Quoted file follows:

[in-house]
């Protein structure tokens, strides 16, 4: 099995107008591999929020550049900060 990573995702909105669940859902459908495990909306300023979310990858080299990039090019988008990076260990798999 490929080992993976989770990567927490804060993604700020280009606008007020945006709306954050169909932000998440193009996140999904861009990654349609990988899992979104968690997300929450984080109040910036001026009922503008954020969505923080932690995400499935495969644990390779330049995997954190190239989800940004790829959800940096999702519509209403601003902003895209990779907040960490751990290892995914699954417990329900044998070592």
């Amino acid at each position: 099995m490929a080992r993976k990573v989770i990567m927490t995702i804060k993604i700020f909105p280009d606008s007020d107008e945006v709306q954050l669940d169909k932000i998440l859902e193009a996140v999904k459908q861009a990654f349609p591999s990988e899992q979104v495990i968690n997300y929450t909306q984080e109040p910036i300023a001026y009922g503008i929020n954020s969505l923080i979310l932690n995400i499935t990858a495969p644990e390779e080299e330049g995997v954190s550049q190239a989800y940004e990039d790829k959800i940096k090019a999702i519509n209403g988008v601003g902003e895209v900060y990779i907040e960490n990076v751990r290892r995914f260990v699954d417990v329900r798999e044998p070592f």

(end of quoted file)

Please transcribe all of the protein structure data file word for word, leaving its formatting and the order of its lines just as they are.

[in-house]
């Protein structure tokens, strides 16, 4: 099995107008591999929020550049900060 990573995702909105669940859902459908495990909306300023979310990858080299990039090019988008990076260990798999 490929080992993976989770990567927490804060993604700020280009606008007020945006709306954050169909932000998440193009996140999904861009990654349609990988899992979104968690997300929450984080109040910036001026009922503008954020969505923080932690995400499935495969644990390779330049995997954190190239989800940004790829959800940096999702519509209403601003902003895209990779907040960490751990290892995914699954417990329900044998070592």
């Amino acid at each position: 099995m490929a080992r993976k990573v989770i990567m927490t995702i804060k993604i700020f909105p280009d606008s007020d107008e945006v709306q954050l669940d169909k932000i998440l859902e193009a996140v999904k459908q861009a990654f349609p591999s990988e899992q979104v495990i968690n997300y929450t909306q984080e109040p910036i300023a001026y009922g503008i929020n954020s969505l923080i979310l932690n995400i499935t990858a495969p644990e390779e080299e330049g995997v954190s550049q190239a989800y940004e990039d790829k959800i940096k090019a999702i519509n209403g988008v601003g902003e895209v900060y990779i907040e960490n990076v751990r290892r995914f260990v699954d417990v329900r798999e044998p070592f």